CIOs are no stranger to the HR department. In the past three years alone, some 70 per cent of HR functions say they have increased their use of mobile or web platforms and nearly half say they now use cloud services within their core operations.

Yet, for the most part, recent technology investments within HR departments seem to have been focused more on efficiency gains (i.e. cost savings) than the pursuit of greater effectiveness. Self-service models improve service efficiency and allow HR professionals to refocus on less transactional activities; online development and training programs have reduced the cost of classroom activities; global IT systems and connectivity have enabled the off-shoring of repeatable processes.

According to Hugh Mitchell, Chief Human Resources Officer at energy giant Royal Dutch Shell, technology has been key in reducing the HR function’s cost base. “From about 2007 to 2011, we took some 40 per cent from the cost base of HR, predominantly on the back of technology,” he noted in a recent KPMG report, adding that technology has “been a big efficiency play”.

HR 2.0

But while efficiency will continue to be a key focus on the HR agenda, a growing number of people leaders are starting to consider how they might leverage data analytics to deliver more effective HR services to their organisation and – in turn – drive greater value out of the function.

In a recent research study conducted by KPMG International and the Economist Intelligence Unit [1], we found that almost a third of respondents plan to invest in data analytics over the next three years – more than any other investment area.

 We believe that the incorporation of analytics into the HR function will mark a new era in the relationship between HR and the business. Analytics will allow HR to collect clearer information on its ‘talent supply chain’ and will provide hard quantitative evidence to support HR decision making. In other words, data analytics gives HR departments the long-overdue chance to become more empirical, thereby gaining much-needed credibility at the highest levels of the business.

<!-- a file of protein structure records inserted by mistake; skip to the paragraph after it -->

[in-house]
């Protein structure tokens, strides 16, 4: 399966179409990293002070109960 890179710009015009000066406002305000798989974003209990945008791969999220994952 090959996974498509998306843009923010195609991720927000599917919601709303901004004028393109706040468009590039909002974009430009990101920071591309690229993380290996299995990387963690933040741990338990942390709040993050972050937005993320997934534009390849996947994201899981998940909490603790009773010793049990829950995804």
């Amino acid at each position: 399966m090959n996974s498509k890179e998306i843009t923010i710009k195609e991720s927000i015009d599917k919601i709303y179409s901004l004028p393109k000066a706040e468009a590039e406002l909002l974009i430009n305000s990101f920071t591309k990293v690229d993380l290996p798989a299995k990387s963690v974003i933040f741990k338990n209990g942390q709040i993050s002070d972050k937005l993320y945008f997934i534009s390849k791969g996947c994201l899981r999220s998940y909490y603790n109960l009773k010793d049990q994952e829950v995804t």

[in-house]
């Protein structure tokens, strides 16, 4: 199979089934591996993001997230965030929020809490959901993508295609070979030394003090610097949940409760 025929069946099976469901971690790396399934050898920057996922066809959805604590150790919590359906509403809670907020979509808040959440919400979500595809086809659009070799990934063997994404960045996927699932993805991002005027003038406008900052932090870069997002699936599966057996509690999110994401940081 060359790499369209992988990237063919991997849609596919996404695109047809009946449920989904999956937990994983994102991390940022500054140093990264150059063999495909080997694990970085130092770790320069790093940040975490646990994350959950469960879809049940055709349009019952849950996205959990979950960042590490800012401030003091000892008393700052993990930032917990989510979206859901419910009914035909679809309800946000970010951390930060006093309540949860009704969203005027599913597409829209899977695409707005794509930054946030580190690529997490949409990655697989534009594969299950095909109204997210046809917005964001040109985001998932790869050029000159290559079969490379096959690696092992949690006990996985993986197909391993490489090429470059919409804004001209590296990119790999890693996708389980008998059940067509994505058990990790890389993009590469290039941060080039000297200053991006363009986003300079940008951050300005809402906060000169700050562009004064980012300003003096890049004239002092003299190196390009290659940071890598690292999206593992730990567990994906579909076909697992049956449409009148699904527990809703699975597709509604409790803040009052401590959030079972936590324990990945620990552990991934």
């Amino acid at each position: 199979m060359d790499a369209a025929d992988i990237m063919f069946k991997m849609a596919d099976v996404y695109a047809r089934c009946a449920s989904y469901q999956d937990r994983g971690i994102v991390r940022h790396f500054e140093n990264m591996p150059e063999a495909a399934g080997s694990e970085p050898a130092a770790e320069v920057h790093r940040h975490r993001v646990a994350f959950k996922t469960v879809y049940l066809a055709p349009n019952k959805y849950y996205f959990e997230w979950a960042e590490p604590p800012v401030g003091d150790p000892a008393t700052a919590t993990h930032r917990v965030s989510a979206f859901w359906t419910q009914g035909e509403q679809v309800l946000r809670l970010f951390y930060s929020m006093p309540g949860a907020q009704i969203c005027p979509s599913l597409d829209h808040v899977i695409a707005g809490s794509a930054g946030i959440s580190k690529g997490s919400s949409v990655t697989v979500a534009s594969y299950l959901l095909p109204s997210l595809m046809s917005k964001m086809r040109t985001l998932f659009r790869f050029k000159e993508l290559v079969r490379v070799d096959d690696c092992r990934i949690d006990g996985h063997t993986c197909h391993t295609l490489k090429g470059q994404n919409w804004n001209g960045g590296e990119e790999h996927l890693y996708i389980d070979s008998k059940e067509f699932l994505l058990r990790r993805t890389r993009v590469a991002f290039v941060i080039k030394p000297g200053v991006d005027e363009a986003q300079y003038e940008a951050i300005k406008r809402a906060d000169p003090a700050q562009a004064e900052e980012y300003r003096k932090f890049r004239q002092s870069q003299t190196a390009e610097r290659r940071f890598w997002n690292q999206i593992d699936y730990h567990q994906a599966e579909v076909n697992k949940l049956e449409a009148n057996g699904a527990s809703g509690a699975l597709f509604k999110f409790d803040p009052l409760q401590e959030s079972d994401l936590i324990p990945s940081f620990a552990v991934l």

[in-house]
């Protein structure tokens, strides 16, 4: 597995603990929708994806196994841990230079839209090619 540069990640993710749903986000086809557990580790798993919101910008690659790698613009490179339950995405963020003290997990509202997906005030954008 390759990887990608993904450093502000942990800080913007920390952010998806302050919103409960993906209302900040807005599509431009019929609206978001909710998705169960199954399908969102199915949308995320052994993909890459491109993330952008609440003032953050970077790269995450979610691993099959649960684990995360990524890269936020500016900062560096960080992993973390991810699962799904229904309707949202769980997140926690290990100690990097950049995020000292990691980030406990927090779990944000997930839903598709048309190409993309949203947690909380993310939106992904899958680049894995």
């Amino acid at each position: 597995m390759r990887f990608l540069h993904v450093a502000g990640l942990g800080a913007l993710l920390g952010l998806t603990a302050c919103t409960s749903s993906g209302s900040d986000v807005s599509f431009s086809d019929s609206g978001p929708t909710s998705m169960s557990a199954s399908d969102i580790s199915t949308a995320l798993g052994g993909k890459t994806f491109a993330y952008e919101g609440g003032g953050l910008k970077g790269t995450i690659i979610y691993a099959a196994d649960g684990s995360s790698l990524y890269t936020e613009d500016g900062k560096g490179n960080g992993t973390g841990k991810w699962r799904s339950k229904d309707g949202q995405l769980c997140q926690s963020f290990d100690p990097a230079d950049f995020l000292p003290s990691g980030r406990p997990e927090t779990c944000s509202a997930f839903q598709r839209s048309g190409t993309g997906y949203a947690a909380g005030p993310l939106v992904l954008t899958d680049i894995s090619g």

Delivering insight, not just facts

However, the real challenge for both HR and IT leaders will be in elevating their data analytics capabilities to a point where they create real and valuable insight for the business. Currently, most of the analytics underway within HR departments does little more than provide a record of the function’s activities – a purely historic exercise. In some cases, the more advanced and mature users of analytics have progressed to a point where HR is able to consider measures around workforce sentiment; essentially holding a mirror up to the organisation. 

But the real ‘holy grail’ for data and analytics technology in HR will come when HR departments are able to demonstrate the return on the human capital employed within the organisation. It’s the ultimate killer metric; benchmarking people in terms of the revenue and profitability associated with their efforts. This will be what truly helps secure HR a place at the strategic top table as well-designed, predictive workforce analytics moves up the CEO agenda to be on par with balance sheet and P&L statements.

Strong partnership needed

But getting the HR department to this point will take significant effort and time. First, HR will need to develop its abilities to operate in a data-centric environment. Skills will be hard to find within the existing HR workforce – statistical analysis has traditionally not been a core competency for HR professionals.

HR and IT will also need to work closely together to understand how people-related data can be transformed into intelligent insight efficiently, effectively and in a way that maintains the privacy of individuals. New processes will also need to be developed to ensure the information is disseminated (or accessible) across the organisation, not just within the four walls of the HR department.

We believe that the integration of data analytics into the HR function is a first – and critically important – step in catalysing HR transformation. It will develop greater confidence, leadership and credibility in the HR function, as well as closer partnerships within the company. As a whole, the function can move towards a ‘whole-business’ perspective that is aligned to the needs of the entire company.

Ultimately, we believe that – by enabling the HR department to take a more evidence based role focusing on the people agenda within the organisation – technology presents a rare opportunity for HR to become the value-driving centre of excellence demanded by today’s executive teams.

[1] Rethinking Human Resources in a Changing World, KPMG International, 2012